In many ways, AMD's FX processor series seems to have fallen by the wayside lately. While A-series APUs were refreshed with new Kaveri silicon this past January, the FX family has been trucking along with the same Vishera silicon since 2012. The accompanying 990FX chipset is a year older and begging for a replacement. At this point, one might have expected AMD to let the FX family die a dignified death—then fill in the gaps with high-octane Kaveri APUs.
But that's not what the company did.
Instead, AMD has just shaken up the FX series with a trio of new models. The additions are based on the same Vishera silicon as before, but the magic of binning has yielded a faster 125W top-of-the-line part as well as two eight-core offerings with 95W thermal envelopes. One of them, the FX-8370E, will be the subject of our review this morning.
Today's shakeup also involves a round of price cuts, the biggest one of which will send the family's 220W flagship, the FX-9590, into the same waters as Intel's Core i5-4690K. Other price cuts apply to the FX-9370 and FX-8320, which are both getting a tad cheaper.
Put together, these are without a doubt the biggest changes AMD's FX line has seen in well over a year. Let's look at them one by one before we fire off our benchmarks.
When it came out in June 2013, the FX-9590 could be found only inside select pre-built PCs from system integrators. It took a couple of months for the chip to hit e-tail listings, where it initially sold for a daunting $880. By October 2013, the FX-9590 had fallen to $350; and just prior to today's price cut, Newegg had it on sale for $299.99.
As of today, the FX-9590 should be available at e-tail for only $229.99. This price pits the FX flagship against Intel's cheapest Devil's Canyon processor, the Core i5-4690K, which is available for $239.99. The Core i5 admittedly consumes a fraction of the power, at 88W, and comes with a bundled heatsink and fan, which the FX-9590 does not. (AMD offers a version of the FX-9590 with a liquid cooler in the box, but that kit will set you back $290 after these cuts come into effect.) Still, the FX-9590 is in a more competitive position now than ever.
For users intimidated by the FX-9590's 220W power envelope, AMD has introduced the FX-8370, its fastest 125W processor yet. Aside from a 100MHz increase in peak Turbo headroom, the FX-8370 has basically the same specs as the FX-8350. Since the new model is $20 more expensive, some may be tempted simply to buy the slower, cheaper chip and overclock it. All members of the FX series, past and present, still have fully unlocked upper multipliers. The FX-8370 is AMD's first new top-of-the-line FX-8000-series processor since October 2012, though, which has got to count for something.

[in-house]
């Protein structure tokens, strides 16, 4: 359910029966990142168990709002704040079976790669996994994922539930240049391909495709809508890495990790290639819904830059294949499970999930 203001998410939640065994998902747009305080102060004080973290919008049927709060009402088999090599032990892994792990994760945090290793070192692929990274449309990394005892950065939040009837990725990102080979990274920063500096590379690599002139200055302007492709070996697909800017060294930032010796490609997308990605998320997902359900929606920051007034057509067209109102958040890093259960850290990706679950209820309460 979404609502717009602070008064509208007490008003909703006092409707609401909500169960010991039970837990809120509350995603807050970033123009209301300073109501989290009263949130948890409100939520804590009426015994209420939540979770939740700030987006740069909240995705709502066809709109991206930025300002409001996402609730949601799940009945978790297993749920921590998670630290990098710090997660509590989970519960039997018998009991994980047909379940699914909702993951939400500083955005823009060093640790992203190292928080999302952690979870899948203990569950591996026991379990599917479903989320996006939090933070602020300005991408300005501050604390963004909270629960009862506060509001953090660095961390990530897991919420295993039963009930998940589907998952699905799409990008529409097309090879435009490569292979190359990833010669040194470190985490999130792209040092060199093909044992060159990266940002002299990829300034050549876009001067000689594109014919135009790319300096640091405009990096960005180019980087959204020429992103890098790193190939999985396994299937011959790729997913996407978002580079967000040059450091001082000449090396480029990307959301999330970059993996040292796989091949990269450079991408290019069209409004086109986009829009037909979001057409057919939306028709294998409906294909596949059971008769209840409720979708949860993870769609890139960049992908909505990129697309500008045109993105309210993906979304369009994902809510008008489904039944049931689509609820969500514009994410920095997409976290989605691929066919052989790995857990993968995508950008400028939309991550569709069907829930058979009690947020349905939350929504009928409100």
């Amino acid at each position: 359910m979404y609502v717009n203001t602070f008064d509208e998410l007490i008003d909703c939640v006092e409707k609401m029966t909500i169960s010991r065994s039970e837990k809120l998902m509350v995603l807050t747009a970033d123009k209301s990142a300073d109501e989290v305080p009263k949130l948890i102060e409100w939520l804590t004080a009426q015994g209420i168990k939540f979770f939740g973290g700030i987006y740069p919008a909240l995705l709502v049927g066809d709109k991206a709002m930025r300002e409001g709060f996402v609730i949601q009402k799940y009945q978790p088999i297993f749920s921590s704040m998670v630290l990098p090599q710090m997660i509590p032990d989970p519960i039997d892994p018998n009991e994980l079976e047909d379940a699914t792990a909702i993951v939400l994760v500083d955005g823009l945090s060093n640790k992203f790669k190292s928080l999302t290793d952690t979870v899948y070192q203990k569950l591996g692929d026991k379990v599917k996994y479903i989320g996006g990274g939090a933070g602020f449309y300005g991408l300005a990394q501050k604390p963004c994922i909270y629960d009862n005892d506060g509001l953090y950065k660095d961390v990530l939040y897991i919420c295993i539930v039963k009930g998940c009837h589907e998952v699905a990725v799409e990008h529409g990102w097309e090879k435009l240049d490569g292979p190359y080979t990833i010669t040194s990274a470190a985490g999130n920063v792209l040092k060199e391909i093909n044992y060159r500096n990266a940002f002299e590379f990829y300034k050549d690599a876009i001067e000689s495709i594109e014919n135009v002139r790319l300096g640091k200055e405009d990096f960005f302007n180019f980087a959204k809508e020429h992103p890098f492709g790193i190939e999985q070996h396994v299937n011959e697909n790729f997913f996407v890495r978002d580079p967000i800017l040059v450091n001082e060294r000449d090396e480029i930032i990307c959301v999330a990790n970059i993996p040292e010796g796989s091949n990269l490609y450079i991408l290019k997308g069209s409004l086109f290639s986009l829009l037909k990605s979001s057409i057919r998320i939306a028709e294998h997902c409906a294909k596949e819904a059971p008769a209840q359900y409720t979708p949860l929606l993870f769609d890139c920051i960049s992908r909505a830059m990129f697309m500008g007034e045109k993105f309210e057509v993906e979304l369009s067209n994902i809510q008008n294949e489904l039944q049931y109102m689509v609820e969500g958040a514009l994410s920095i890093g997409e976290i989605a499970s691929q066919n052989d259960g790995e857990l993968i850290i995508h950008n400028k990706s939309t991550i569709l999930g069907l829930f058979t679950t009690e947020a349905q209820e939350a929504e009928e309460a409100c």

The most interesting additions to the lineup are these FX "E" chips. They offer up the same eight-core recipe as the aforementioned 125W parts, but in a more reasonable 95W power envelope.
95W FX processors with eight cores have been available before, but these days, the only ones still around are four- and six-core parts. AMD says it intends the "E" chips to serve as upgrades to those models inside systems that "don't really have the infrastructure" to support a 125W CPU. Simply put, someone with a quad-core FX chip could replace it with an FX-8370E and enjoy a sizeable performance boost without needing a new motherboard, cooler, or power supply. Not even a BIOS update would be necessary, apparently. AMD says "lots" of its users have requested an upgrade path like this, and it was happy to oblige.
In new builds, the "E" chips will vie for supremacy with Core i3 and i5 processors from Intel's Haswell Refresh series. AMD mentioned the Core i5-4430 and i5-4460 as likely competitors, but the FX-8370E's most direct opponent will probably be the i5-4590, which carries the same $199.99 asking price at e-tail.
Here's a full list of specs and prices for the updated FX lineup. "Old" prices were grabbed from Newegg this past weekend, while new prices are the suggested e-tail figures given to us by AMD.
As you can see, AMD has reduced base clock speeds quite a bit to give the "E" chips their lower TDPs. The Turbo Core peaks are the same as for the non-E models, however.
The FX-8370E, for example, can clock itself as high as the FX-8370 via Turbo. That means it has the potential to be a very strong performer in the lightly threaded workloads that dominate day-to-day PC use—all the while sipping less power than a 125W CPU. The FX-8370E's lower base speed will probably hinder it in heavily multithreaded tasks, but thanks to its eight hardware threads, it may still put up a decent fight against Intel's quad-core offerings.
That's the theory, anyhow. AMD sent us an FX-8370E to test, and we put it through our suite to see if the theory matches the reality. Keep reading for the results.